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    No Great Mischief (Paperback) By (author) Alistair MacLeod

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    DescriptionIn 1779, driven out of his home, Calum MacDonald sets sail from the Scottish Highlands with his extensive family. After a long, terrible journey he settles his family in 'the land of trees', and eventually they become a separate Nova Scotian clan: red-haired and black-eyed, with its own identity, its own history. It is the 1980s by the time our narrator, Alexander MacDonald, tells the story of his family, a thrilling and passionate story that intersects with history: with Culloden, where the clans died, and with the 1759 battle at Quebec that was won when General Wolfe sent in the fierce Highlanders because it was 'no great mischief if they fall'.

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    No Great Mischief
    Authors and contributors
    By (author) Alistair MacLeod
    Physical properties
    Format: Paperback
    Number of pages: 272
    Width: 130 mm
    Height: 194 mm
    Thickness: 20 mm
    Weight: 118 g
    ISBN 13: 9780099283928
    ISBN 10: 0099283921

    LC subject heading:
    DC21: 813.54
    Nielsen BookScan Product Class 3: F2.3
    BIC E4L: HIS
    BIC subject category V2: FV, FA
    LC subject heading: , , , ,
    Libri: B-232
    Warengruppen-Systematik des deutschen Buchhandels: 21110
    BISAC V2.8: FIC000000
    BIC subject category V2: FGU
    Thema V1.0: FV, FBA
    BIC E4L: HST
    Imprint name
    Publication date
    04 August 2011
    Publication City/Country
    Author Information
    Alistair MacLeod was born in 1936 and raised in Cape Breton, Nove Scotia. MacLeod is the author of two short story collections, The Lost Salt Gift of Blood (1976) and As Birds Bring Forth the Sun and Other Stories (1986) and the novel, No Great Mischief, published in 1999. Written over the course of thirteen years, No Great Mischief won numerous Canadian literary awards and the 2001 International IMPAC Dublin Literary Award. All of his published short stories, plus one new piece, were collected in Island, published in 2000. Alistair MacLeod died in 2014.
    Review quote
    "You will find scenes from this majestic novel burned into your mind forever" -- Alice Munro "One of the great undiscovered writers of our time" -- Michael Ondaatje "The novel is close to being a masterpiece. The characters, the light and the weather, the story itself - its beautiful tone and shape, its harsh and melancholy music - stay with you for days afterwards. The novel is simply breathtaking in its emotional range" -- Colm Toibin Irish Times "Exceptional... The book is pervaded by the humour and colour; intensely vivid, and very, very moving" Independent "Alistair MacLeod is a wonderfully talented writer" -- Margaret Atwood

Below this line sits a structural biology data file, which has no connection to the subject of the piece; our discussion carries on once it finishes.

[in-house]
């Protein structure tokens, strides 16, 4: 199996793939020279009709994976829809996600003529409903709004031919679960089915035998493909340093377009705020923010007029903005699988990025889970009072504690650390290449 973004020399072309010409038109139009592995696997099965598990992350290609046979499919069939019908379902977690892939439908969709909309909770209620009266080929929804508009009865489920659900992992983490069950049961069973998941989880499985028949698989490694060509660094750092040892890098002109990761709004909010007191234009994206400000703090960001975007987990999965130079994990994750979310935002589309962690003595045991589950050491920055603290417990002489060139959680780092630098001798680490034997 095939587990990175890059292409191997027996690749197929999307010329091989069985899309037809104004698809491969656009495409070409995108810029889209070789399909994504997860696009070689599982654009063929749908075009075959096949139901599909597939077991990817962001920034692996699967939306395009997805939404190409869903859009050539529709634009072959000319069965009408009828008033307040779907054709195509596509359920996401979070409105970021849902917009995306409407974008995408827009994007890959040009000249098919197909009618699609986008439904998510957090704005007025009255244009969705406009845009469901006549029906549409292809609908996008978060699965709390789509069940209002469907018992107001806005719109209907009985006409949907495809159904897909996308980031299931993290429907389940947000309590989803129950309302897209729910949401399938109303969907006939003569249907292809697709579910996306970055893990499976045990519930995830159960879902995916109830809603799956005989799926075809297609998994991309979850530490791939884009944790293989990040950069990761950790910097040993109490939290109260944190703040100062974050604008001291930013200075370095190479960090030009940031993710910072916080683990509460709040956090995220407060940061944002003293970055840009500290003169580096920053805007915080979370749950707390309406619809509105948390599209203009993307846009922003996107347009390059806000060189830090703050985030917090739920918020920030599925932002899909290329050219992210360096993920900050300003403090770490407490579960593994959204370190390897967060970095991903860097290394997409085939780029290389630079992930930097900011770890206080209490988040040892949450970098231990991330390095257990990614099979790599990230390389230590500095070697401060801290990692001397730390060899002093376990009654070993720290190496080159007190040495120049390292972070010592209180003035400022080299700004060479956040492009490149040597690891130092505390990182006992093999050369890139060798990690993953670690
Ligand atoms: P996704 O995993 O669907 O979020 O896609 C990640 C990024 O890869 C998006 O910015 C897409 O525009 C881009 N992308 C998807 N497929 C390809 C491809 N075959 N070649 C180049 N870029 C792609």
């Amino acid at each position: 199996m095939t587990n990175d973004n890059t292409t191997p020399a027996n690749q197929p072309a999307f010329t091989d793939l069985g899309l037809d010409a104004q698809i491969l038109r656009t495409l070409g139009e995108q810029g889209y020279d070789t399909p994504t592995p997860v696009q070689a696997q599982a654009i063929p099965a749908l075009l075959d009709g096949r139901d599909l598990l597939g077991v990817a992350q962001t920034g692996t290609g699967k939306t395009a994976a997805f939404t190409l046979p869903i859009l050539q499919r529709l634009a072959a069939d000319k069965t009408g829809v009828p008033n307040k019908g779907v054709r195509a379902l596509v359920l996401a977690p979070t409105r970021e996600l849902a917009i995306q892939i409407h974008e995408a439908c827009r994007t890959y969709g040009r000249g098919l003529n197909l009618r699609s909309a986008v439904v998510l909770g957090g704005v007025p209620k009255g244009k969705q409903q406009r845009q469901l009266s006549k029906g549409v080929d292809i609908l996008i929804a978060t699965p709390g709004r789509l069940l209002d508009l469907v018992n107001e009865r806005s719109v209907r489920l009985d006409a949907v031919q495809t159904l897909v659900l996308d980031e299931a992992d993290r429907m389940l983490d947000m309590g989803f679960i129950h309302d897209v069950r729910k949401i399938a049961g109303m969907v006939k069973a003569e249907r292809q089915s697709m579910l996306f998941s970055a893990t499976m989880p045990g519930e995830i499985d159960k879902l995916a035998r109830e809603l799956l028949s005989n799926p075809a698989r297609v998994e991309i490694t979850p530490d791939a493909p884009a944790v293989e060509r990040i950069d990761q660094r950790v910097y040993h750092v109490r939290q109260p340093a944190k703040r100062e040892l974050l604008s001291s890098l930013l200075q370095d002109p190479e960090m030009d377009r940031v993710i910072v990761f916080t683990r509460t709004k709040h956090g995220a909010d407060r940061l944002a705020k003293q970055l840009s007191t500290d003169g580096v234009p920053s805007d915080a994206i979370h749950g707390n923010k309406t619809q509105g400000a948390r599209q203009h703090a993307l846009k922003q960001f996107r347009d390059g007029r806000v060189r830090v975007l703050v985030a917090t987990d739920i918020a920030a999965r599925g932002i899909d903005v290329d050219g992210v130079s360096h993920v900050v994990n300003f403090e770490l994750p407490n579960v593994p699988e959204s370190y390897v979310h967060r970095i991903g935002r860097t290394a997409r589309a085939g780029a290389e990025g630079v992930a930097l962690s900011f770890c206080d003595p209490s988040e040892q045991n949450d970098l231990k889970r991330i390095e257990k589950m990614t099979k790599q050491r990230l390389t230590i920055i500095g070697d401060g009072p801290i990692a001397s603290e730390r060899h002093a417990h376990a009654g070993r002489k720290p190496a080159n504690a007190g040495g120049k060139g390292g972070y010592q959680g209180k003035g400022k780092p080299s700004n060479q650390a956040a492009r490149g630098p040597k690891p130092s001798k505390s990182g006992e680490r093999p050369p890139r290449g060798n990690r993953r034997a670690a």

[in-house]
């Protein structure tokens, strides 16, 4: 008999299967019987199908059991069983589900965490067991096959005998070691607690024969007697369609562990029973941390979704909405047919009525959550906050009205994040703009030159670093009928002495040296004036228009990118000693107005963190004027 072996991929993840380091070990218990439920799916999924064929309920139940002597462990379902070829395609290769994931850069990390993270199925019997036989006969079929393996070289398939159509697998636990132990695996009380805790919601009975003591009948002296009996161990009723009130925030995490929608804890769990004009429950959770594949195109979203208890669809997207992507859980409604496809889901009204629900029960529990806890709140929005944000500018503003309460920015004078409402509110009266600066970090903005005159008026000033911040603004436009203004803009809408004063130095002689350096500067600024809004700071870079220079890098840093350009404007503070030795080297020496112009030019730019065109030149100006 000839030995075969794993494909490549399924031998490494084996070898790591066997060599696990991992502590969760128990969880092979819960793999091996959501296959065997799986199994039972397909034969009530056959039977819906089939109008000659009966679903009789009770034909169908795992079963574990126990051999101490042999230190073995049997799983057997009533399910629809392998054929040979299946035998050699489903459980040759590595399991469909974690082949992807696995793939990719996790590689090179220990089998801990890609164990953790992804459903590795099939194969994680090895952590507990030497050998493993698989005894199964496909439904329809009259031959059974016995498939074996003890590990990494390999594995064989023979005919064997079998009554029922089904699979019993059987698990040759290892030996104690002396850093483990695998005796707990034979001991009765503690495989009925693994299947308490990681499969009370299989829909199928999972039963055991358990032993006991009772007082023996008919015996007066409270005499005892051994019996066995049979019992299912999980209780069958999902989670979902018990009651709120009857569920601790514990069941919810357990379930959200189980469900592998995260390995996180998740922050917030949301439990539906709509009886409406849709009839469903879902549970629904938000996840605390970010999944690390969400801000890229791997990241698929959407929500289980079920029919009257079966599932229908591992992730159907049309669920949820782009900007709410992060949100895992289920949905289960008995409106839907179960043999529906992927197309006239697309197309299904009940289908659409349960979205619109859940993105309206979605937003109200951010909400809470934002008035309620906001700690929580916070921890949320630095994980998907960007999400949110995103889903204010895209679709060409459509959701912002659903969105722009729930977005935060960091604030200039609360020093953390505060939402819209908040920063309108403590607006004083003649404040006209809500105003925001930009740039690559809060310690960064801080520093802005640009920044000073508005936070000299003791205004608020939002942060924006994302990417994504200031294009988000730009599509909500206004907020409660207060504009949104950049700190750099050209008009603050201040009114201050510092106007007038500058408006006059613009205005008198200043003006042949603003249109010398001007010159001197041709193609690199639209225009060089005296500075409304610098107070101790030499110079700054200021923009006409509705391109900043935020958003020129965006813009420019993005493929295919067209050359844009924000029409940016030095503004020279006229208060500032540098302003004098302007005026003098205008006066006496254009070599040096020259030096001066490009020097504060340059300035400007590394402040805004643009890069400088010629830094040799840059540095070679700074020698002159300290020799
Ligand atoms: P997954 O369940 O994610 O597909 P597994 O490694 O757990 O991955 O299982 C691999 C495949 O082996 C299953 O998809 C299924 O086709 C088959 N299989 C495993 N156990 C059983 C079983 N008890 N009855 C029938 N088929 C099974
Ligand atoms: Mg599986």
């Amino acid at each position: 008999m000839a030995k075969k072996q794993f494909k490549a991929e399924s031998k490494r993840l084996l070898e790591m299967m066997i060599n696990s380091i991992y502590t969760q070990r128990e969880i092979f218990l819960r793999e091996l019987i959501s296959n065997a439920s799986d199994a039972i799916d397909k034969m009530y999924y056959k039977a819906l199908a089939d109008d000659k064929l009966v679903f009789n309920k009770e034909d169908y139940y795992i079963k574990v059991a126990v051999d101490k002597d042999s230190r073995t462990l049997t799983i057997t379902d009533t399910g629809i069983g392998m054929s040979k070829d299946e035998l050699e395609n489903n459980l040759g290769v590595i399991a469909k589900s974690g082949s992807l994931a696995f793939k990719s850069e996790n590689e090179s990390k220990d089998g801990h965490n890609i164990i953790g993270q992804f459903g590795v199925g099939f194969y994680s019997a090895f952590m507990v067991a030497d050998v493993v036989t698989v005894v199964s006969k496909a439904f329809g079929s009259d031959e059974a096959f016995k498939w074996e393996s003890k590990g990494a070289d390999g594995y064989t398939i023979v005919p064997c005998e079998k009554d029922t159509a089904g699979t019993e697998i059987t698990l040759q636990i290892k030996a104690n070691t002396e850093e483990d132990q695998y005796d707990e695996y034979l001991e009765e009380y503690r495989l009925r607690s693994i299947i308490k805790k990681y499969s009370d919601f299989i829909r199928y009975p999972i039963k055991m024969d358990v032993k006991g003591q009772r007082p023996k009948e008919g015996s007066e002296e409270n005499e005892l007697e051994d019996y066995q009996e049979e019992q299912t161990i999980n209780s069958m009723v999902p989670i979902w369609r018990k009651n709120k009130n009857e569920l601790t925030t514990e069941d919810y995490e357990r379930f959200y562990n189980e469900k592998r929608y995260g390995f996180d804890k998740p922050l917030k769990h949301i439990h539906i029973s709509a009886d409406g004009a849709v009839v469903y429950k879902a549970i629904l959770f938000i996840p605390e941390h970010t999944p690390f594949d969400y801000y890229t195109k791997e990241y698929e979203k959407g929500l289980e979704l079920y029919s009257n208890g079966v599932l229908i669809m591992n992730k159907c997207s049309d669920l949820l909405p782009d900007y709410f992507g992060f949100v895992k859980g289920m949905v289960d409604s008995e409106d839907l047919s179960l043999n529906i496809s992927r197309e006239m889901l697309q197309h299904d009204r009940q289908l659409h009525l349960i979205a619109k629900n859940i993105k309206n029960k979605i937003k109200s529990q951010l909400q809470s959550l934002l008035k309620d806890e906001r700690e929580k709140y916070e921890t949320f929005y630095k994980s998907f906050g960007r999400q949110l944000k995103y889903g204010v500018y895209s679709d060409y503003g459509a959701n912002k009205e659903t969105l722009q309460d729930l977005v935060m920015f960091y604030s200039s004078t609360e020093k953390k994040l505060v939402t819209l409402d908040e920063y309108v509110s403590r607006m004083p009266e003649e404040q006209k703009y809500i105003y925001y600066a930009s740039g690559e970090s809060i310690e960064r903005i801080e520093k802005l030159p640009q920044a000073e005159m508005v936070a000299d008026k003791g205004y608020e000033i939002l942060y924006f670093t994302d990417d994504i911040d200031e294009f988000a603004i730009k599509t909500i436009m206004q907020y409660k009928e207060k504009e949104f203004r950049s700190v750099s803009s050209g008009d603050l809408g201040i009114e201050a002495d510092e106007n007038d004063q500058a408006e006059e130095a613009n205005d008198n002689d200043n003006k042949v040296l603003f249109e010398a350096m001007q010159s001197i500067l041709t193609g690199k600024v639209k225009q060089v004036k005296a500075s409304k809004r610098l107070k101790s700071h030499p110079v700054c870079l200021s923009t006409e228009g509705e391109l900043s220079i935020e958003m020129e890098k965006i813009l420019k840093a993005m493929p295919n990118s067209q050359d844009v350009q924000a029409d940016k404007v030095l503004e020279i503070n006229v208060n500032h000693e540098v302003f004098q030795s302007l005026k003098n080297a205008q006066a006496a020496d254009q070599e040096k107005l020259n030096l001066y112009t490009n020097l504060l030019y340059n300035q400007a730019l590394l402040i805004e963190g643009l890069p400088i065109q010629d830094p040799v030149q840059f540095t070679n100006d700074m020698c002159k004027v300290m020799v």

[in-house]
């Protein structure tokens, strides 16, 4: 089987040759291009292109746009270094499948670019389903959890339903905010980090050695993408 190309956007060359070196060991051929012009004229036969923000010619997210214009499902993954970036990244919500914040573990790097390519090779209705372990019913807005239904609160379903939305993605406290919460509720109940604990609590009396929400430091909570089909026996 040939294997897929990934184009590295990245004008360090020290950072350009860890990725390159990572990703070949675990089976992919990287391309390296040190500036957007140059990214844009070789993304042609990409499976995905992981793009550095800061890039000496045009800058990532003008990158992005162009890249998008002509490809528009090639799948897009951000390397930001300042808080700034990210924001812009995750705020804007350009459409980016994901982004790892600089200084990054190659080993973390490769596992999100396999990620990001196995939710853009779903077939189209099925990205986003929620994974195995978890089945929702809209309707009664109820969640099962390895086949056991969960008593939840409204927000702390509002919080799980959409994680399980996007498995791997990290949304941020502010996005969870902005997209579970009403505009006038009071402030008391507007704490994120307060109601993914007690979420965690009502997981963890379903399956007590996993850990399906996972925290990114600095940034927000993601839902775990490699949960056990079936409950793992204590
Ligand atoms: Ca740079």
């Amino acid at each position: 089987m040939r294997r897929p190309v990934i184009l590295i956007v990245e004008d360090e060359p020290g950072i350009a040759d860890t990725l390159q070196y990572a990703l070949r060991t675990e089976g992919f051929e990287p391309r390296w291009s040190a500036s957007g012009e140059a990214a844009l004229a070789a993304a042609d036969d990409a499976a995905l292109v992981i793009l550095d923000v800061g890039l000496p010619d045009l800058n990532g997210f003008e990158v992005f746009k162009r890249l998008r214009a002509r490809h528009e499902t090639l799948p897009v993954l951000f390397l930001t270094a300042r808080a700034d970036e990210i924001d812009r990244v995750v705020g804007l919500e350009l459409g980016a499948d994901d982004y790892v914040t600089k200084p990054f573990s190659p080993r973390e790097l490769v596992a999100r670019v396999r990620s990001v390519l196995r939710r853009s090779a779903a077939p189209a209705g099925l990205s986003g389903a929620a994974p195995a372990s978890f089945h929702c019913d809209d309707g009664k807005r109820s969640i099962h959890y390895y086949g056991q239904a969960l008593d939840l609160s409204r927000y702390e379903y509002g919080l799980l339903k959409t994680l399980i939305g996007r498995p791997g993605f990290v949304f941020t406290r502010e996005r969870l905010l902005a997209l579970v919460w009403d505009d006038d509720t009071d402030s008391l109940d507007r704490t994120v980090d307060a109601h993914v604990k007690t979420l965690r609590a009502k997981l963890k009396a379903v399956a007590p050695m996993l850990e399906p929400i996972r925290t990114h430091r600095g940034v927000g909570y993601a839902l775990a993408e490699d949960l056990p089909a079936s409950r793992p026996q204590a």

Review text
    Alistair McLeod's first novel has catapulted a little-known 'writer's writer', acclaimed for two volumes of short stories, to the top of Canada's bestseller lists, and deservedly so. No Great Mischief reveals McLeod as a major talent, a superb story teller, effortlessly catching the reader's attention, and keeping it with an unusual mix of lyricism and realism. It is narrated by Alexander, a member of the MacDonald clan in the Scots Gaelic of Cape Breton that they still speak. It opens as Alexander, known in his childhood as gille beag ruadh - 'the little red-haired boy' - but now a successful, middle-aged orthodontist, visits a hopeless alcoholic in a seedy rooming house in Toronto - his eldest brother, Calum. Gradually the story of gille beag ruadh, his twin sister, and his three elder brothers, is revealed. The twins were orphaned at the age of three when their parents drowned in icy waters. They are raised by their kindly grandparents, while their older, teenage brothers run wild in the family home. Eventually the brothers establish themselves as miners, and an accident in the family causes Alexander to leave medical school and join them in the mine. This strong family loyalty is explored through dramatic fragments of the history of the MacDonald clan, who are descended from one Calum Ruadh. Calum arrived in Cape Breton in 1779 from the Highlands of Scotland with his large family and the loyal family dog. The clan's story is full of pathos and poetry, and also has richly humorous moments. At intervals, Alexander joins his sister, a prosperous oilman's wife in Calgary, and together they reflect on how the family's history intersects with mainstream history: Culloden, where many MacDonalds died, and the 1759 battle at Quebec, won by General Wolfe, with the help of the Highlanders, whom he recommended as soldiers because it was 'no great mischief if they fall'. This is the story of a family, a hero - big brother Calum - and of a nation - Canada - the result of the integration of numerous minorities such as the clann Chalum Ruaidh, some of whom feature in the novel. It is a major imaginative achievement. (Kirkus UK)